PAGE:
After a COVID-19 related growth slowdown in 2020, Niger’s economic recovery was hit by a series of climate and security shocks in 2021 that deteriorated many economic and social indicators. As a result, GDP growth decelerated to 1.4 percent in 2021, which translated into a per capita GDP contraction of 2.3 percent.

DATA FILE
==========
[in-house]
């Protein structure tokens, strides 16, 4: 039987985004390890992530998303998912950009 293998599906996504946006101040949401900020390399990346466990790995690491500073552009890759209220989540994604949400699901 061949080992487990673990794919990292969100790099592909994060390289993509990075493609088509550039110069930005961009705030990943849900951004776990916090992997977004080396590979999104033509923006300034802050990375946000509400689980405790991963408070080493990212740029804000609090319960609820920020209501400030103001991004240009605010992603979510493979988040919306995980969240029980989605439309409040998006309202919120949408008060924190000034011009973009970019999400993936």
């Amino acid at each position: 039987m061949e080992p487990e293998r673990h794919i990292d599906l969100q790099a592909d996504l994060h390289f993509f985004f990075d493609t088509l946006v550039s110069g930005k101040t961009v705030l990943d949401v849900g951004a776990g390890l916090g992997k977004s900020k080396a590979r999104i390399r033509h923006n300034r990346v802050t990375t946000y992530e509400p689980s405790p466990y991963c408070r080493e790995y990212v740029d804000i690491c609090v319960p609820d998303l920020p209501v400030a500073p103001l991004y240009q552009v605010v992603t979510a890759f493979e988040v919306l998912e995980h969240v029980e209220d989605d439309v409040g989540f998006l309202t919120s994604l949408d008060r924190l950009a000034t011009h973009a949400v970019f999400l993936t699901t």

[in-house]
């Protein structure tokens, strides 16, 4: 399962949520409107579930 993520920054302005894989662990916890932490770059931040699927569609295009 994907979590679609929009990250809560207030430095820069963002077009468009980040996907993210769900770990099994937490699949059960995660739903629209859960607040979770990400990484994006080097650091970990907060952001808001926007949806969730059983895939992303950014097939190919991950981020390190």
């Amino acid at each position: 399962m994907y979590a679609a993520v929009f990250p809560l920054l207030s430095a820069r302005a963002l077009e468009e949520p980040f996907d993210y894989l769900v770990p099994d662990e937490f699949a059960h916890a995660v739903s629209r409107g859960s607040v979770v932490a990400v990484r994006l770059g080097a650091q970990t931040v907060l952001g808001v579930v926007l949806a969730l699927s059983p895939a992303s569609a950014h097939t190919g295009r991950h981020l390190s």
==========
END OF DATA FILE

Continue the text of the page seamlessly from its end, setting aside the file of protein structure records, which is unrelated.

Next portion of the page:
Reestablishing public health priorities and resuming economic growth are essential prerequisites to sustainably fund an increase in health spending for better health outcomes. The 2020 World Bank Public Expenditure Review estimated that greater efficiency in the use of the resources spent on health care could increase life expectancy by 4 years. One source of inefficiency stems from the imbalance between the human resources and infrastructure: the density of qualified practitioners is at the very bottom of the international ranking, while in terms of beds per capita, Niger has twice the LIC average, though they are under-used. The geographical imbalance also has efficiency consequences: health providers in hospitals see very few patients, while health post and health center staff have a much larger caseload. Overall, redirecting health financing towards improvement of the primary health care and human resources could bring large gains in health and service coverage within the same budgetary envelope. However, the prioritization and efficiency of health expenditures are key strategies, but with finite possibilities. In the long run, only economic growth can enlarge these possibilities provided that major growth bottlenecks (such as informality, gender gaps, weak business environment) are tackled and that the resilience to shocks is enhanced.